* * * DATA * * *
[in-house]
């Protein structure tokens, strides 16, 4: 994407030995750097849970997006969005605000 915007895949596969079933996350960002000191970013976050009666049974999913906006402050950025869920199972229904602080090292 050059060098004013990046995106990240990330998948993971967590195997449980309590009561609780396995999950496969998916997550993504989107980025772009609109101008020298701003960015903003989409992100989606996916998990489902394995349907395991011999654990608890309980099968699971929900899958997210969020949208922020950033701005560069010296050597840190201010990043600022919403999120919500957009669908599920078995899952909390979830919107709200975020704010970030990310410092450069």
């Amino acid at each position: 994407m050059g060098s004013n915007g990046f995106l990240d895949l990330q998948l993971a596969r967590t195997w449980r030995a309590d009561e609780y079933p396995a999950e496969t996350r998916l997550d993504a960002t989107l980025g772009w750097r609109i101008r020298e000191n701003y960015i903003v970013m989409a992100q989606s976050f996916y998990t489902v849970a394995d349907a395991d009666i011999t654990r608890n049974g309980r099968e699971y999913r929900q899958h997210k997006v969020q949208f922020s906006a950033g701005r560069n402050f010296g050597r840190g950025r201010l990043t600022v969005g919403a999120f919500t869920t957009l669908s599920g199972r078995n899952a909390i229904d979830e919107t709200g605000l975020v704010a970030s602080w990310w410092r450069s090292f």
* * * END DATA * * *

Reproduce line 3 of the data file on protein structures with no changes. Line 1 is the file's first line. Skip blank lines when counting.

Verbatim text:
């Amino acid at each position: 994407m050059g060098s004013n915007g990046f995106l990240d895949l990330q998948l993971a596969r967590t195997w449980r030995a309590d009561e609780y079933p396995a999950e496969t996350r998916l997550d993504a960002t989107l980025g772009w750097r609109i101008r020298e000191n701003y960015i903003v970013m989409a992100q989606s976050f996916y998990t489902v849970a394995d349907a395991d009666i011999t654990r608890n049974g309980r099968e699971y999913r929900q899958h997210k997006v969020q949208f922020s906006a950033g701005r560069n402050f010296g050597r840190g950025r201010l990043t600022v969005g919403a999120f919500t869920t957009l669908s599920g199972r078995n899952a909390i229904d979830e919107t709200g605000l975020v704010a970030s602080w990310w410092r450069s090292f």